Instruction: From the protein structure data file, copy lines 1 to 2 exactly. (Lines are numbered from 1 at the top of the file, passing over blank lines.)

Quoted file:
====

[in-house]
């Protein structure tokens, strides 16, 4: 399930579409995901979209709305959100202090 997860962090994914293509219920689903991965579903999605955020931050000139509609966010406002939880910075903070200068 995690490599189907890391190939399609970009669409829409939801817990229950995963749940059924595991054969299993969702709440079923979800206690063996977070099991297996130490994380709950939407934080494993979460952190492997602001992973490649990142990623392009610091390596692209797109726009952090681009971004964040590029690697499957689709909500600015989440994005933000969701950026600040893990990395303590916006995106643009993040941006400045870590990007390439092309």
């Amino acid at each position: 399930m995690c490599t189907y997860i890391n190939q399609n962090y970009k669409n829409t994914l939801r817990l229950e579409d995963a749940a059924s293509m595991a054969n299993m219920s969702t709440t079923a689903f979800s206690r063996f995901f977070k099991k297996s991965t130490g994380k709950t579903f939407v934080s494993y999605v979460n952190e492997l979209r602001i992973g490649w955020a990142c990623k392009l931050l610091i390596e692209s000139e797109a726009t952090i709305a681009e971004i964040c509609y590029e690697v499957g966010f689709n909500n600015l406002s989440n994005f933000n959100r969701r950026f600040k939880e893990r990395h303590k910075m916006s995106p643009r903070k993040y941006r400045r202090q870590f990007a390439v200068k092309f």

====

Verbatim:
[in-house]
């Protein structure tokens, strides 16, 4: 399930579409995901979209709305959100202090 997860962090994914293509219920689903991965579903999605955020931050000139509609966010406002939880910075903070200068 995690490599189907890391190939399609970009669409829409939801817990229950995963749940059924595991054969299993969702709440079923979800206690063996977070099991297996130490994380709950939407934080494993979460952190492997602001992973490649990142990623392009610091390596692209797109726009952090681009971004964040590029690697499957689709909500600015989440994005933000969701950026600040893990990395303590916006995106643009993040941006400045870590990007390439092309």